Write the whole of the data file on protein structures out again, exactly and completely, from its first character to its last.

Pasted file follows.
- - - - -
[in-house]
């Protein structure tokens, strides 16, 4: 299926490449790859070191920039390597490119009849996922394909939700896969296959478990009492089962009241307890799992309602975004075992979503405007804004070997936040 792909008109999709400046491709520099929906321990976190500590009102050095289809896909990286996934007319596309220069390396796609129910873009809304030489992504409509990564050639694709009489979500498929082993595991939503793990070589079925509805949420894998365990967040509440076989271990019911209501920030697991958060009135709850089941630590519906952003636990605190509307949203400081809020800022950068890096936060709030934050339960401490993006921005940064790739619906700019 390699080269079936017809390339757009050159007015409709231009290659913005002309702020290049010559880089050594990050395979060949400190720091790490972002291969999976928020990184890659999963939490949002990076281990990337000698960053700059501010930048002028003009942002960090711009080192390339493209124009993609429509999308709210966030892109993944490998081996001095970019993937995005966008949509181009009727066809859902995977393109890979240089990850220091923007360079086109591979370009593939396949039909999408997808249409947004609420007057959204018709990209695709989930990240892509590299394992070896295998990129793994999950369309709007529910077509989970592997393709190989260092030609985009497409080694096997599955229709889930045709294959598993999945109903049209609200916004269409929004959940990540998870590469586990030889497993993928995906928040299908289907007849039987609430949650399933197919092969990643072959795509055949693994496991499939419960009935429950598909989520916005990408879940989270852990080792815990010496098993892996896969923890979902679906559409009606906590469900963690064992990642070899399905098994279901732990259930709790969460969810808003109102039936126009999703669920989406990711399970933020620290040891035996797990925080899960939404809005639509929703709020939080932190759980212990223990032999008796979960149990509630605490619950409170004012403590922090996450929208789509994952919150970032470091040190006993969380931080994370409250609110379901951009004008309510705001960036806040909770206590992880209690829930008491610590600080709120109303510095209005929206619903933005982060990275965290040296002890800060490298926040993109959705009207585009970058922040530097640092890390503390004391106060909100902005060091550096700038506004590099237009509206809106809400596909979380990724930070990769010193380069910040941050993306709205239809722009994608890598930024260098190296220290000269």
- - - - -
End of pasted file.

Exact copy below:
[in-house]
């Protein structure tokens, strides 16, 4: 299926490449790859070191920039390597490119009849996922394909939700896969296959478990009492089962009241307890799992309602975004075992979503405007804004070997936040 792909008109999709400046491709520099929906321990976190500590009102050095289809896909990286996934007319596309220069390396796609129910873009809304030489992504409509990564050639694709009489979500498929082993595991939503793990070589079925509805949420894998365990967040509440076989271990019911209501920030697991958060009135709850089941630590519906952003636990605190509307949203400081809020800022950068890096936060709030934050339960401490993006921005940064790739619906700019 390699080269079936017809390339757009050159007015409709231009290659913005002309702020290049010559880089050594990050395979060949400190720091790490972002291969999976928020990184890659999963939490949002990076281990990337000698960053700059501010930048002028003009942002960090711009080192390339493209124009993609429509999308709210966030892109993944490998081996001095970019993937995005966008949509181009009727066809859902995977393109890979240089990850220091923007360079086109591979370009593939396949039909999408997808249409947004609420007057959204018709990209695709989930990240892509590299394992070896295998990129793994999950369309709007529910077509989970592997393709190989260092030609985009497409080694096997599955229709889930045709294959598993999945109903049209609200916004269409929004959940990540998870590469586990030889497993993928995906928040299908289907007849039987609430949650399933197919092969990643072959795509055949693994496991499939419960009935429950598909989520916005990408879940989270852990080792815990010496098993892996896969923890979902679906559409009606906590469900963690064992990642070899399905098994279901732990259930709790969460969810808003109102039936126009999703669920989406990711399970933020620290040891035996797990925080899960939404809005639509929703709020939080932190759980212990223990032999008796979960149990509630605490619950409170004012403590922090996450929208789509994952919150970032470091040190006993969380931080994370409250609110379901951009004008309510705001960036806040909770206590992880209690829930008491610590600080709120109303510095209005929206619903933005982060990275965290040296002890800060490298926040993109959705009207585009970058922040530097640092890390503390004391106060909100902005060091550096700038506004590099237009509206809106809400596909979380990724930070990769010193380069910040941050993306709205239809722009994608890598930024260098190296220290000269």